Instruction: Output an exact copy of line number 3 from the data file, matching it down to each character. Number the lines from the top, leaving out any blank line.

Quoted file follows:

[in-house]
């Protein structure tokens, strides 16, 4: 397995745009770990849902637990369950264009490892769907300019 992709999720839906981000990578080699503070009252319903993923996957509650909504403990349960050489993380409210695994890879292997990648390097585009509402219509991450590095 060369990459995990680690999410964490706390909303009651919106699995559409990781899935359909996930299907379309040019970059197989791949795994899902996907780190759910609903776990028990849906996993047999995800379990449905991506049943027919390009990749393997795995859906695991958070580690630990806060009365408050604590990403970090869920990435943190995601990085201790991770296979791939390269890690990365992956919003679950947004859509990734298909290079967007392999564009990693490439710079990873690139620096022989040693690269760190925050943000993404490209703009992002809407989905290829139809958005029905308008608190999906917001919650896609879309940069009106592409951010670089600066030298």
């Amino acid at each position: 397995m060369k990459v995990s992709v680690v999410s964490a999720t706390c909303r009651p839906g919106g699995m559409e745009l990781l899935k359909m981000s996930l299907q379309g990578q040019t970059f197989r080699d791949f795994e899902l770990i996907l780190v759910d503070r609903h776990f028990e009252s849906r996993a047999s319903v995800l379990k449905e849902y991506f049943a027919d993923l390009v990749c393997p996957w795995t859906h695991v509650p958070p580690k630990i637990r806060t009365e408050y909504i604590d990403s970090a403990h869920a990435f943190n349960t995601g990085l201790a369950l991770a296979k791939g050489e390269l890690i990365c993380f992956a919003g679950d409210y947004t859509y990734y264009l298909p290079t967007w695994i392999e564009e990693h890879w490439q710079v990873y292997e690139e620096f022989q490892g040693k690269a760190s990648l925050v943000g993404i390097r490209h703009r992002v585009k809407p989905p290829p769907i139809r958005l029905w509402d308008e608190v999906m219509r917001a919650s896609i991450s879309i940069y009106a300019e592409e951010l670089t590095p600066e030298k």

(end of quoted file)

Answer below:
């Amino acid at each position: 397995m060369k990459v995990s992709v680690v999410s964490a999720t706390c909303r009651p839906g919106g699995m559409e745009l990781l899935k359909m981000s996930l299907q379309g990578q040019t970059f197989r080699d791949f795994e899902l770990i996907l780190v759910d503070r609903h776990f028990e009252s849906r996993a047999s319903v995800l379990k449905e849902y991506f049943a027919d993923l390009v990749c393997p996957w795995t859906h695991v509650p958070p580690k630990i637990r806060t009365e408050y909504i604590d990403s970090a403990h869920a990435f943190n349960t995601g990085l201790a369950l991770a296979k791939g050489e390269l890690i990365c993380f992956a919003g679950d409210y947004t859509y990734y264009l298909p290079t967007w695994i392999e564009e990693h890879w490439q710079v990873y292997e690139e620096f022989q490892g040693k690269a760190s990648l925050v943000g993404i390097r490209h703009r992002v585009k809407p989905p290829p769907i139809r958005l029905w509402d308008e608190v999906m219509r917001a919650s896609i991450s879309i940069y009106a300019e592409e951010l670089t590095p600066e030298k």